Beef Ban

A French comic book uses India’s war on beef to illustrate the dangers of Hindutva

‘Sacred Cow’ is re-examining stereotypes in the wake of mob lynchings and cow vigilantism.

India is the land of ahimsa where the cow is considered holy by all its peace-loving people. This enduring cliché could finally be on its way out, if not from Western Europe, then at least from France.

A 30-page French comic book by journalist and author William de Tamaris tells the story of self-styled gau rakshaks, and the alarming trend of vigilante violence spreading across India. Tracing the history of beef bans across several Indian states, the comic highlights the rise of Hindu nationalism and introduces French readers to the concepts of Hindutva and the propaganda for a Hindu nation.

“We were inspired to do the story after I met Vijaykant Chauhan, who calls himself a gau rakshak,” said de Tamaris, who met Chauhan shortly after the lynching of Mohammad Akhlaq in Dadri, in September 2015. It was then that he decided to work on the subject along with illustrator George H.

The authors admitted that they had harboured a number of stereotypes about India for years, but that changed during the course of their research. “Here I was, supposedly, in the land of tolerance but the hate in the discourse of so-called gau rakshaks was shocking,” said de Tamaris. “In France, people still believe India is the land of Gandhi but that no longer holds true.”

By William de Tamaris, illustrated by George H.
By William de Tamaris, illustrated by George H.

The story took the French authors to Maharashtara, Haryana, Rajasthan, Uttar Pradesh and Kerala. They say that Chauhan was keen to talk to journalists, and told them that if he were Nathuram Godse, he would kill Gandhi all over again.

The French authors also spoke to Muslims of the Qureshi community, who have traditionally been involved in butchery, in Maharashtra. They found that the impact of the beef ban and ensuing vigilante violence by gau rakshaks was immense – many have lost their livelihoods and live in constant fear. Some are unable to send their children to school and are resigned to their fate.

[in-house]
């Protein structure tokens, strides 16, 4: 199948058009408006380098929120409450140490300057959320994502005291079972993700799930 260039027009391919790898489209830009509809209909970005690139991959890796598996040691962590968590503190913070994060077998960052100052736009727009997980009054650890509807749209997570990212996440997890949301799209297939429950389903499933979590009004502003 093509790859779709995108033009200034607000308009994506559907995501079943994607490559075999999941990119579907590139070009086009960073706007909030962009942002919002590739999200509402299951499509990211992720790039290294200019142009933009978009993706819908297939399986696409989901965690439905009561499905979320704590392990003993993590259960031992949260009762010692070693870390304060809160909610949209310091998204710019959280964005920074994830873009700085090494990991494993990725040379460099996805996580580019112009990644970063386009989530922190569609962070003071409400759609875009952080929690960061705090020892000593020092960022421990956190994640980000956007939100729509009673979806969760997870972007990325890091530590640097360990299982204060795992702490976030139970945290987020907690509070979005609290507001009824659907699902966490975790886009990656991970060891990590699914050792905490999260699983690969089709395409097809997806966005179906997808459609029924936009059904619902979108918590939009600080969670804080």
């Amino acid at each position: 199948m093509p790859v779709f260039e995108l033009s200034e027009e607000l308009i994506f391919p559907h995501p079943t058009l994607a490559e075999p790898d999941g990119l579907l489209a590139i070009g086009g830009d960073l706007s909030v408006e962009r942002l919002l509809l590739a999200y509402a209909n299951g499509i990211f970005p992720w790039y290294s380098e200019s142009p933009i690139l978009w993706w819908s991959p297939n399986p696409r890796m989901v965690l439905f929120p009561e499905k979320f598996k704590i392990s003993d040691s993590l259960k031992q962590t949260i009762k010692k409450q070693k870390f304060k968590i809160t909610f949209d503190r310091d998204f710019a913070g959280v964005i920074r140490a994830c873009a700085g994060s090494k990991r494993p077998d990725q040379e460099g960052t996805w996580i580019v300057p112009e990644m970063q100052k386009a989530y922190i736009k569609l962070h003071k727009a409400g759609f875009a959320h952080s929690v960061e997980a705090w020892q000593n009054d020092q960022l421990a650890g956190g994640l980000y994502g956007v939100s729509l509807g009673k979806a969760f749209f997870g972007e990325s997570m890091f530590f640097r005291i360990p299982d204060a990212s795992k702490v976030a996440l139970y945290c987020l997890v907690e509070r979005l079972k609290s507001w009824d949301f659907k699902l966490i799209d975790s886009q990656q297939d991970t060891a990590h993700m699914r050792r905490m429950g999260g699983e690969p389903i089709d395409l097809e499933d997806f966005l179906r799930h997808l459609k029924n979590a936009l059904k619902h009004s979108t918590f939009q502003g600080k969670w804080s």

By William de Tamaris, illustrated by George H.
By William de Tamaris, illustrated by George H.

Soon after the release of the comic book, French mainstream media began to speak of genocide and Prime Minister Narendra Modi in the same breath, while referring to the 2002 Gujarat riots. Analysts in a news discussion on a leading radio channel concluded that this brand of politics and the “extreme discourse” was bringing “instability” to India.

In the month of June, Modi received a warm welcome (and a bear hug) in Paris from France’s newly elected President, Emmanuel Macron. This was Modi’s third visit to France since he was elected as prime minister in 2014.

By William de Tamaris, illustrated by George H.
By William de Tamaris, illustrated by George H.

Any references to Modi or his political discourse still remain sparse in the French media. The focus has been on the sales of the French Rafale fighter jets and controversial Areva nuclear reactors, both worth billions of euros. More recently, President Macron has tried to project India (referred to regularly in the French press as “one of the biggest polluters of the planet”), as a leading partner in climate diplomacy.

By William de Tamaris, illustrated by George H.
By William de Tamaris, illustrated by George H.
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